What can be put in place to help?
Helping children with emotionally-based school avoidance to return to school can be a complex and challenging process, but there are several strategies that can be effective:
- Identify the underlying cause: It’s important to identify the underlying cause of the child’s school avoidance, such as anxiety, depression, an unmet SEND need, or a traumatic event that has occurred at school. This can be done through assessments and evaluations by and educational psychologist and mental health professionals.
- Develop a plan: Once the underlying cause has been identified, a plan should be developed to address the problem. This may include therapy, emotion coaching, and adjustments to the educational environment.
- Gradual re-entry: Gradually reintroducing the child to school, starting with shorter periods of time, can help the child to feel more comfortable and less anxious.
- Build a support network: Building a support network of educators, mental health professionals, and family members can help the child to feel supported and less alone.
- Address the child’s concerns: It’s important to address the child’s specific concerns and to provide reassurance and support.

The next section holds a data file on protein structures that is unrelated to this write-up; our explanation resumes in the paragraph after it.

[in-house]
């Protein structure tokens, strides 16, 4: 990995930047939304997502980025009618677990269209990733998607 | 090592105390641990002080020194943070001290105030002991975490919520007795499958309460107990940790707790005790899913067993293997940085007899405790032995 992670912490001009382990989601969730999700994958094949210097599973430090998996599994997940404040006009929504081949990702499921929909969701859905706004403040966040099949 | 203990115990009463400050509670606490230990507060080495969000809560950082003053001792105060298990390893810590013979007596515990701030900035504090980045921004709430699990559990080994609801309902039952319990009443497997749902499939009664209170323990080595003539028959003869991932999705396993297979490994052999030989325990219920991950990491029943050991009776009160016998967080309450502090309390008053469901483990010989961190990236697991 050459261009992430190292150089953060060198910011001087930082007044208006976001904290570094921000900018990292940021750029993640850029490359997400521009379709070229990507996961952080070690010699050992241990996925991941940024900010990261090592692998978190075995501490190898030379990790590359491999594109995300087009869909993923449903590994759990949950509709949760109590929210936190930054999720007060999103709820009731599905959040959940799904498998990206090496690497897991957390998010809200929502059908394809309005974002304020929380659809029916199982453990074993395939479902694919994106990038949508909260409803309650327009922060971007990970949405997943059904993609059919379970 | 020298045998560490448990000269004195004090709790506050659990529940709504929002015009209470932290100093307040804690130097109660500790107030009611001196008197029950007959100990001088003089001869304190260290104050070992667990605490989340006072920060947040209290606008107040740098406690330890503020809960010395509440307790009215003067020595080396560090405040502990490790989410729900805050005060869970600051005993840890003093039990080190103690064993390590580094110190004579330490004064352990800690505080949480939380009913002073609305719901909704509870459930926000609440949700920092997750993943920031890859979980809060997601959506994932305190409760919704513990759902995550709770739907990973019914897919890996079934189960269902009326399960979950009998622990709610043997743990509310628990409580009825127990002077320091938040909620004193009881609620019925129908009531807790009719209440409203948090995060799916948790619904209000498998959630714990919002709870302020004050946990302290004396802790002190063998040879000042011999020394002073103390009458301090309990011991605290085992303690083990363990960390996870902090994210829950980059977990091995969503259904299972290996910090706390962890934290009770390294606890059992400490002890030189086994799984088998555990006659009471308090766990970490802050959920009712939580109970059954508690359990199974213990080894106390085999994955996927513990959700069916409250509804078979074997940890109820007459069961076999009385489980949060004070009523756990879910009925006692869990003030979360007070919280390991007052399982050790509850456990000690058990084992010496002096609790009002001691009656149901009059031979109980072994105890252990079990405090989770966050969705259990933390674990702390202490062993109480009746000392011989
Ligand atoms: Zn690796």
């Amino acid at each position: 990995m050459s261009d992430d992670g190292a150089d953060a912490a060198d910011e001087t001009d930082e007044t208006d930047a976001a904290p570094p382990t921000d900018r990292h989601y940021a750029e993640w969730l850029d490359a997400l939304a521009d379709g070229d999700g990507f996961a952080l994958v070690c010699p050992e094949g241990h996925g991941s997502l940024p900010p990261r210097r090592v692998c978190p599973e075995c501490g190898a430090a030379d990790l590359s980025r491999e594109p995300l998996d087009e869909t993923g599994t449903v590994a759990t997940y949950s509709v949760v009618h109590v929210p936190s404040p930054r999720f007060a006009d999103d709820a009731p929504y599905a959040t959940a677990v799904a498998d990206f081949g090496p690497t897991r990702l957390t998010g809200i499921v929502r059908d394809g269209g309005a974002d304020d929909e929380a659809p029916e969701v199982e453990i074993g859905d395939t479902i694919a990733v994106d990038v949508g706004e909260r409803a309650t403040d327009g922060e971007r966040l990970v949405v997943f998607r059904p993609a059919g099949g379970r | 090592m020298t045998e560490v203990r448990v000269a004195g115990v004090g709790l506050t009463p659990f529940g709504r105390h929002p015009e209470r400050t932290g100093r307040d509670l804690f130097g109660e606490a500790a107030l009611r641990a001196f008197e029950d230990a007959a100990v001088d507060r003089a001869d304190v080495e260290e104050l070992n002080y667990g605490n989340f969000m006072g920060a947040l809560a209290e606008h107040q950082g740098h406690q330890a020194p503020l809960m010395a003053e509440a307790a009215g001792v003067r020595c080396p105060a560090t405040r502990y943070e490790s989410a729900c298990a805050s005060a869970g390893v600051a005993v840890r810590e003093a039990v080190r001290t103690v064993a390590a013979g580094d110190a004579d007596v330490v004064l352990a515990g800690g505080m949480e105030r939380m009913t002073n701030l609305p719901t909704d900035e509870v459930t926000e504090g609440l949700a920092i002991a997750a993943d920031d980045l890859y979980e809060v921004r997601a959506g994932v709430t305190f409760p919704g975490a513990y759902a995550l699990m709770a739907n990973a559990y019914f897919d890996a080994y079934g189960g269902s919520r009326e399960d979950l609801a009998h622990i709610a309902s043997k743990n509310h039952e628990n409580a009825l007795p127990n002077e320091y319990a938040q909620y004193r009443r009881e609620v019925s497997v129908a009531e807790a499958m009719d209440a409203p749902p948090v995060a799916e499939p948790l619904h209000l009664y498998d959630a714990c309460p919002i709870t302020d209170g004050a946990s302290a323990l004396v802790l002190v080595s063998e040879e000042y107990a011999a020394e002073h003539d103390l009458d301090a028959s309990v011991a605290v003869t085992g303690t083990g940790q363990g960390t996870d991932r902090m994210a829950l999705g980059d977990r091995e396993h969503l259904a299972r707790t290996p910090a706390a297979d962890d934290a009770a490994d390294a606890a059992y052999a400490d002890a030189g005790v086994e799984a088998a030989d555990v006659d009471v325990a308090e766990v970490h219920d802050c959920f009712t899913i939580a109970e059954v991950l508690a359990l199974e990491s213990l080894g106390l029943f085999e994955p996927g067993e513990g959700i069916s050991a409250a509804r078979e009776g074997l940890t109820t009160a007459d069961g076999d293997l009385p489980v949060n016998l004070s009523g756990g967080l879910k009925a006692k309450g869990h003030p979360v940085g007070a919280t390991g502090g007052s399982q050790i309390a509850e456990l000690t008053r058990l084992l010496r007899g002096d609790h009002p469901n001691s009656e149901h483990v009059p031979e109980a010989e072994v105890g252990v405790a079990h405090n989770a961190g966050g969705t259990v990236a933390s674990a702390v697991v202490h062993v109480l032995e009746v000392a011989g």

- Implementing accommodations: Depending on the child’s needs, it may be beneficial to implement accommodations such as allowing the child to have a specific person with them in the classroom, or to have a break during the day to de-compress.
- Follow up and monitoring: Following up and monitoring the child’s progress and providing ongoing support is crucial for the child’s success.
It’s important to remember that emotionally-based school avoidance is not a choice that children make, but it is a symptom of underlying emotional or psychological issues, and it requires professional attention and support.
With a combination of different strategies and a supportive environment, it is possible to help children with emotionally-based school avoidance to return to school and regain their sense of well-being.